The general principal of and initial infusion, a short second and then increasingly longer subsequent infusions is key. The precise lengths involved really are a matter for the individual. The other factor to realise is that there is a finite amount of strength of flavour and nutrients which can be extracted from any leaf. It will eventually be completely drained. Therefore, the total number of infusions a portion of tea leaves varies depending on the strength at which it was brewed. More subtler infusions, or fewer stronger ones; we leave that to you to decide.
There are a lot people out there linking green tea and weight loss. The Chinese have believed that it has helped people lose weight for centuries. At Chah, we have several happy customers and one director who will swear that that green and oolong tea has helped them shed the pounds. What’s more tests on animals reveal that they shed the pounds with they start consuming a bit of green tea, so if you have any overweight pet mice, green tea could be the answer to your problems. However, the scientific evidence around green tea and weight loss in humans not so conclusive, with some studies finding evidence of weight loss and others proving inconclusive. One of the greatest problems with human trials is the lack of strictly controlled test groups. While an animal subject relies on its keepers for food and its intake can be precisely meaured, humans are not so limited. An overall good attitude and desire for a lifestyle change are indespensible for successfully losing weight, as Chah director Antony Rogers (seen pictured in the About Us section of the website) will attest. He successfully lost 53lbs/24kg and comments, “Adopting health giving teas in place of sugary or milky soft drinks as part of that change was invaluable; but expecting the tea to do all the hard work or supply the will power would not have worked.”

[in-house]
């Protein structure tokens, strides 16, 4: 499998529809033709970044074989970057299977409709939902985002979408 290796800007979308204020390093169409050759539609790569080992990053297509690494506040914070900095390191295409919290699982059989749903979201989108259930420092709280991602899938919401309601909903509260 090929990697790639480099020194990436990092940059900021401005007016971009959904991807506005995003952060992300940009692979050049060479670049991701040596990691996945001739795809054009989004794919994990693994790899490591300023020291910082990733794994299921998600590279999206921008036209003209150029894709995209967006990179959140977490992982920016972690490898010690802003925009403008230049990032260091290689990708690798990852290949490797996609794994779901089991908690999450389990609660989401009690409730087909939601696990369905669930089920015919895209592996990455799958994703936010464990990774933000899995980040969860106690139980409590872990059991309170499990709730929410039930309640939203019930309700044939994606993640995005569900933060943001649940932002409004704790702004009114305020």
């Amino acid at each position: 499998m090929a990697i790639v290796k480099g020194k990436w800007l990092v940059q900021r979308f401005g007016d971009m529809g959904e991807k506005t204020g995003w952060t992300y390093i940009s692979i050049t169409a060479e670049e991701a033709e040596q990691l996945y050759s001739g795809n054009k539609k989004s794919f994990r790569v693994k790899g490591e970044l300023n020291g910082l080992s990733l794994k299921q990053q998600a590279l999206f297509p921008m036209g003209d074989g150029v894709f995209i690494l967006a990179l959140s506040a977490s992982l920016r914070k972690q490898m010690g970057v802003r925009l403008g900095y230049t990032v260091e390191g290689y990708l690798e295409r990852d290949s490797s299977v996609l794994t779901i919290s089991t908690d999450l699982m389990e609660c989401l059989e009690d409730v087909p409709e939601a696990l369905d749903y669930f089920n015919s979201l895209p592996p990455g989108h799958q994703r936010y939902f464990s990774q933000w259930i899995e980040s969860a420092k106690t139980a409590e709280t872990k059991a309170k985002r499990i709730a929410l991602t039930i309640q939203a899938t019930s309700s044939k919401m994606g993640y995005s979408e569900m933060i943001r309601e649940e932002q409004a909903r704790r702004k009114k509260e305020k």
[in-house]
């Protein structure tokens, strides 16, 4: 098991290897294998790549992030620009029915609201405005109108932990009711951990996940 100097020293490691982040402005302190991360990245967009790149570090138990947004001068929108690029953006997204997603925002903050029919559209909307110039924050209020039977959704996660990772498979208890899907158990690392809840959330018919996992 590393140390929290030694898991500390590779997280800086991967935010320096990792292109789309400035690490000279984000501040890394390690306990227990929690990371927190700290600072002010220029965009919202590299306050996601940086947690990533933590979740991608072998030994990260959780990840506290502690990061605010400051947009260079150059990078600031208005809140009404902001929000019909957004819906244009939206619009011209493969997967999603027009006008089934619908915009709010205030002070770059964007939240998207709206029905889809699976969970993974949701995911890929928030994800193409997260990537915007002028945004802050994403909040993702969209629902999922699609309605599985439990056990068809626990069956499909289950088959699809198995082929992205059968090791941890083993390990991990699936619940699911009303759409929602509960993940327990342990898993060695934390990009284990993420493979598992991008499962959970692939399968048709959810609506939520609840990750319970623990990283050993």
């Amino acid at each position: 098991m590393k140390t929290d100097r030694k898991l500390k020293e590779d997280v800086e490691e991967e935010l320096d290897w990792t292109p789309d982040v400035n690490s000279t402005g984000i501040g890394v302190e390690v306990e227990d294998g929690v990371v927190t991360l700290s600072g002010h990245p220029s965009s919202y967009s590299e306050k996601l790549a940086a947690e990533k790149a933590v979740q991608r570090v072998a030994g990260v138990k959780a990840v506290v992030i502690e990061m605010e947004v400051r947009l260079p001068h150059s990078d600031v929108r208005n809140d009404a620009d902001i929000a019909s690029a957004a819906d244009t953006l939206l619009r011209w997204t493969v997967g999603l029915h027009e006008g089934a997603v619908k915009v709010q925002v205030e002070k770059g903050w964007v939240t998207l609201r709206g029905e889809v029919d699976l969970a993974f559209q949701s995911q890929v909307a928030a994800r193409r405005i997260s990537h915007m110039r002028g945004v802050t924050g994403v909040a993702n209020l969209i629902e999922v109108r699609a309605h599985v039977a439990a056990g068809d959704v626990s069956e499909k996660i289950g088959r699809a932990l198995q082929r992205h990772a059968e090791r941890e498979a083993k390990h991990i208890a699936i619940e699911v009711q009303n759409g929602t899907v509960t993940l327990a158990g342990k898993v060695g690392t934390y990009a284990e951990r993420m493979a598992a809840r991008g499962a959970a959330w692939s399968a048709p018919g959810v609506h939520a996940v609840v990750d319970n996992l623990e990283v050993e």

Pu-erh is the green tea that is traditional linked to weight loss and is a common ingredient in weight loss blends. We can find no scientific evidence to back this up though and can think of no reason why one green tea would be any better than any other for weight loss other than caffeine content. If it's caffeine content you are after then try a darker oolongs such as wuyi yancha or oriental beauty. Note, we didn’t suggest black tea as these don’t have polyphenols which are the chief ingredient behind the weight loss claims.
Yes, it does but not too much. The average cup of green tea contains 30 m.g. of caffeine, black tea around 50mg and coffee 115-175mg. The general rule is that the darker the leaves the more caffeine is in the tea. For example sencha has more caffeine than Dragon Well, although there are exceptions to this and this rule is only useful for comparing teas or similar type - for example, greens with other greens and oolongs with oolongs. Caffeine content in tea is affected by the strength of brew, growing conditions processing methods and more. Did you know that there is more caffeine in shade grown tea than that which isn’t? But if you’re not a fan of caffeine, fear not; you can remove a significant amount of the caffeine from your tea just by rinsing the leaves in hot water for a few seconds before brewing. But remember that green tea is already quite low in caffeine and there is at least a small amount of caffeine in lots of things, even “decafinated” coffee so don’t let it put you off next time you buy green tea.